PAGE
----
Forest Preserve District of Cook County, Illinois
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Tundra
Nature Bulletin No. 130   November 8, 1947
Forest Preserve District of Cook County 
William N. Erickson, President
Roberts Mann, Supt. of Conservation

TUNDRA
When the glaciers covered and then uncovered this Chicago region, as they did at least four times in the past million years, they left behind them raw ground-up rock. In places it was only a few feet thick; in others it was heaped up hundreds of feet deep. Some of this rock was in the form of rounded boulders, many of them huge; some was gravel; some was sand; but most of it was finely-ground rock "flour" which we call silt or clay.

Such an area of the earth's surface uncovered near an ice sheet becomes Trunda. The word is of Finnish origin, meaning a bare treeless stretch of country. Only primitive plants can grow on such raw earth -- lichens and mosses, with perhaps a little grass and small willows -- and the only common animals are the insects that live in the ponds, and the reindeer and lemmings that feed on the lichens and mosses.

Lemmings are small rodents that multiply in unbelievable numbers on the tundras that spread over vast areas of the arctic regions in Europe, Asia and North America.

A few predators -- foxes, wolves, hawks, owls and other birds that feed on these animals -- are found, but that is all.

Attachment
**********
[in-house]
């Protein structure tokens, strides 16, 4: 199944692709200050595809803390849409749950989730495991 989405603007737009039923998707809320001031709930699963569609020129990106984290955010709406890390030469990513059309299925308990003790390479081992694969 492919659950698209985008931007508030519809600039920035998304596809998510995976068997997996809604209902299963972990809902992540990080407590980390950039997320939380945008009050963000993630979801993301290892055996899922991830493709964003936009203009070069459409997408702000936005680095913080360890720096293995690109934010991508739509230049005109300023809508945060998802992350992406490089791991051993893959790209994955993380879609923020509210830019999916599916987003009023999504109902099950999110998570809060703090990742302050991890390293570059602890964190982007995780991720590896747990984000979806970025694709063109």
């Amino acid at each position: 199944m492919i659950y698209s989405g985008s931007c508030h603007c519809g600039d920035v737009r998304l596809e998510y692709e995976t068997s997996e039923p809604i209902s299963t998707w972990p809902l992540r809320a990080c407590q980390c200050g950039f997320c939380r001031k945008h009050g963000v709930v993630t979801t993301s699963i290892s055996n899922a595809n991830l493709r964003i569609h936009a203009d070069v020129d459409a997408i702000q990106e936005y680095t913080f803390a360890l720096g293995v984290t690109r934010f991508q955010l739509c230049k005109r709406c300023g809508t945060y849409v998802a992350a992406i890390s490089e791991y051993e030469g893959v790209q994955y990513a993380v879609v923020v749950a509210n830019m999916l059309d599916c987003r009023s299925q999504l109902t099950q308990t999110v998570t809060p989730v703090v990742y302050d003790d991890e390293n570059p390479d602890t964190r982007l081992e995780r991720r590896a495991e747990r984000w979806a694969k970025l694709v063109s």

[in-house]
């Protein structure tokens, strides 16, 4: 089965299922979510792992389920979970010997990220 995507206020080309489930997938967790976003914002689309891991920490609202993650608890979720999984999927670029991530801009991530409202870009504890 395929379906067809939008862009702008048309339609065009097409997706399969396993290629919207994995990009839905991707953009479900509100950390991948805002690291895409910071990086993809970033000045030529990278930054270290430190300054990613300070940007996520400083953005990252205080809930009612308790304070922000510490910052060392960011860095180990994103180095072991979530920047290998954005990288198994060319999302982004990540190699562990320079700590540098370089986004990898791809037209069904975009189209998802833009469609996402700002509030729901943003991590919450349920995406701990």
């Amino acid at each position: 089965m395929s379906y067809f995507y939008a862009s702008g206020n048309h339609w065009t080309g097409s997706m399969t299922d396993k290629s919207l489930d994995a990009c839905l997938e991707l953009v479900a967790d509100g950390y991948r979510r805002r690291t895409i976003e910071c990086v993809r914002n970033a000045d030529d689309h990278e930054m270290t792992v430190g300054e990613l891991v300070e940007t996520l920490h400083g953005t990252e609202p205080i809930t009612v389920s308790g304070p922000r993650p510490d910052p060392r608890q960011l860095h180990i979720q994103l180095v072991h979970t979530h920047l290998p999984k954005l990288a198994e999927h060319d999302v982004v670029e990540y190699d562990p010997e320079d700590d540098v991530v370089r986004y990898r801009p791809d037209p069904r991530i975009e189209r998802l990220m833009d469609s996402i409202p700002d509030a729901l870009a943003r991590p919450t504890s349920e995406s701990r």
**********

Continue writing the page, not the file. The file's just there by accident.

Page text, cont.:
The tundra is frozen year in and year out except for a thin surface layer that thaws during the brief arctic summer. Then the lichens and mosses grow rapidly.

In some places the ground is covered by frozen Sphagnum moss to a depth of twenty feet. Reindeer moss, which is not a moss but a lichen, grows in thick beds covering large areas. In this short summer, hordes of mosquitoes and other insects hatch, mate, lay their eggs, and prepare for the long arctic winter.

Miniature tundras are found occasionally in the Chicago region where the top soil has been removed artificially or by water erosion. In such places there may be found dozens of kinds of lichens, mosses, and other primitive plants crusting the otherwise barren earth. Trees and other plants, and the animal life that goes with them, must wait for the lichens and mosses to slowly convert the surface of the rock "flour" into top soil.

A lichen is the curious marriage of two plants: a fungus and an alga. Why, Alga!


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